• Journal Article

Ionic requirements for the active ileal bile salt transport system

Citation

Gallagher, K., Mauskopf, J., Walker, J. T., & Lack, L. (1976). Ionic requirements for the active ileal bile salt transport system. Journal of Lipid Research, 17(6), 572-577.

Abstract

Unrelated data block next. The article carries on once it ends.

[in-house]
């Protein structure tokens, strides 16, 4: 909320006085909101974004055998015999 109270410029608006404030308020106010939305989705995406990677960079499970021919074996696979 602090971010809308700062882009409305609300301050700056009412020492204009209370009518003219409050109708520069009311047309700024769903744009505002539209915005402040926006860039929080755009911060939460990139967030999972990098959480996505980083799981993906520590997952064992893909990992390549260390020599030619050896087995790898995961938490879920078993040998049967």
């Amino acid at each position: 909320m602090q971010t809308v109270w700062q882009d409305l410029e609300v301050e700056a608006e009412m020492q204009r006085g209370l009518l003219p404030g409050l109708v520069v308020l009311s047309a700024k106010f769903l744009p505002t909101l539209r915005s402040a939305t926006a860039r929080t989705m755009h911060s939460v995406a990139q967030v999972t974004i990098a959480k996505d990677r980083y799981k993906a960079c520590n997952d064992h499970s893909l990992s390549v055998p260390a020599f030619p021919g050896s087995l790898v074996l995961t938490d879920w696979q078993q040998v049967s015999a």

Taurocholate transport by everted ileal gut sacs was studied in physiological media containing graded amounts of sodium ions. Significant uphill transport of taurocholate was observed when the bulk of NaCl was replaced by osmotic equivalents of mannitol or choline chloride. Seventy-seven percent of control transport activity was observed when 36 milliequivalents per liter of Na were present in the incubation medium with mannitol acting as the isosmotic replacement, and 74f the control transport was retained when 31 milliequivalents per liter of Na were present in the incubation medium with choline chloride acting as the osmotic replacement. Lowering the Na concentration to 19 milliequivalents per liter (i.e., 84eplacement of Na ) still allowed for 69f the uphill transport observed in the control incubations. Taurodehydrocholate transport by ileal everted sacs was more sensitive to decreased Na concentrations; 29f control transport was observed at 31 milliequivalents per liter of Na . A kinetic analysis comparing the transport of taurocholate with taurodehydrocholate, the triketo analogue, at different concentrations of Na indicated that the apparent affinity of the transport system for Na is greater in the presence of taurocholate than in the presence of taurodehydrocholate. The ability of taurodehydrocholate to depress taurocholate transport is less in media of low Na concentration. Finally, in vivo intestinal perfusion studies demonstrated that the depression of taurocholate absorption, following Na removal, is reversible. These results are in agreement with the idea that Na has a physiological role in intestinal bile salt transport, and that the affinities of the anionic bile salt and the sodium cation for the transport system appear to be cooperative in that one enhances the binding of the other